2. Talk Less

Sometimes the best thing you could do while your friend talks about their emotions and current events is to literally just sit there. Trust me, I know that that may sound strange, but for the majority of the time, when your friend asks to talk, it's merely for them to get things off their chest. Of course, it's totally OK to jump in when you feel like there is a pause in the conversation, but if you feel that you are starting to talk about your own life more than your friend's, well... you might want to switch it up. It's always good to ask questions every now and then as well; it shows that you really want to help and you're concerned enough to want to know more information about the situation.

3. Have A Thinking Mindset Not a Doing Mindset

When you are listening, you are thinking about what your friend is talking about. According to Arie Kruglanski, a social psychologist, and his colleagues at the University of Maryland in an article on Fast Company, there are two distinct motivational mindsets: A thinking mindset and a doing mindset. When you allow yourself to think, it puts the conversation and your surrounding in perspective. Absorb what your friend is by allowing your mind to rest while your friend speaks. It's really the polite thing to do.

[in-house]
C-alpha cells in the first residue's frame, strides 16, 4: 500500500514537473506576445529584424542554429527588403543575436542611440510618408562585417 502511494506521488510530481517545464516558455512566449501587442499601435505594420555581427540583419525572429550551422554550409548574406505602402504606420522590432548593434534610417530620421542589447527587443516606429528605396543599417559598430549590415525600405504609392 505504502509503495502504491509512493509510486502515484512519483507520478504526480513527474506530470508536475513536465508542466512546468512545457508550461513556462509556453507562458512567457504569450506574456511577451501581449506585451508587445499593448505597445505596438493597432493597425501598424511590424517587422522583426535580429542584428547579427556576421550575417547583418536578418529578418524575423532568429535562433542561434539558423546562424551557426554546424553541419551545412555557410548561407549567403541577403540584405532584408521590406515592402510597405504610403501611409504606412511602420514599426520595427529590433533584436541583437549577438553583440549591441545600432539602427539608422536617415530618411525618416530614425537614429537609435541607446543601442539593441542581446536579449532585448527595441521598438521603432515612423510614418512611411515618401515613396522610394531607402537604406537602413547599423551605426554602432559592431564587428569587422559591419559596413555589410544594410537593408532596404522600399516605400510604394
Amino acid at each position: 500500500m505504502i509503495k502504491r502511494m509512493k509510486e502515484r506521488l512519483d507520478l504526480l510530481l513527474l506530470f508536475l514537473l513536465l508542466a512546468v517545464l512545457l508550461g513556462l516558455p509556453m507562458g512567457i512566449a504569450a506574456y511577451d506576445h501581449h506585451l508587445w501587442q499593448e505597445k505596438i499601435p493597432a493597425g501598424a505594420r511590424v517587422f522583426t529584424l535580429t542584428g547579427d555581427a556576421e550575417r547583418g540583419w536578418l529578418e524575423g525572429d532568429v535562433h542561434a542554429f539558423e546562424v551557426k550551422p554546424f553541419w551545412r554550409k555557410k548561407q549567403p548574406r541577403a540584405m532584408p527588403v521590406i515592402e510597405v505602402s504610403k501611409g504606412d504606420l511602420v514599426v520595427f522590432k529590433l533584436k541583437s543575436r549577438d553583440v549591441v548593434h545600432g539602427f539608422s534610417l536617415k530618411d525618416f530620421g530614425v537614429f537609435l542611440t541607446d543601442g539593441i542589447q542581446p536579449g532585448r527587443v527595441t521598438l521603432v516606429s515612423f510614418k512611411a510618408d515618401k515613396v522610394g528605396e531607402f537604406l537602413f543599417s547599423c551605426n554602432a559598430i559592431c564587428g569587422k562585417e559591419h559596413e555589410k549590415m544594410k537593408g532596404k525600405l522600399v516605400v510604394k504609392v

4. Keep Your Nonverbals In Check

Although I already touched a little bit on this subject earlier, it's really this important, especially when you are face-to-face with your friend. According to an article for Lee Hopkins, a communication specialist's site, social scientists have stated that "verbal communication skills account for 7 percent of the communication process. The other 93 percent consist of nonverbal and symbolic communication and are called 'listening skills." The way you sit and position yourself is vital to how your friend perceives you and your listening skills. If you have your hands crossed and/or your rolling your eyes, your friend is definitely going to think that you are being closed off and not open-minded. Keep it light and simple. Don't be afraid to show an occasional nod or even a slight smile, depending on the subject at hand .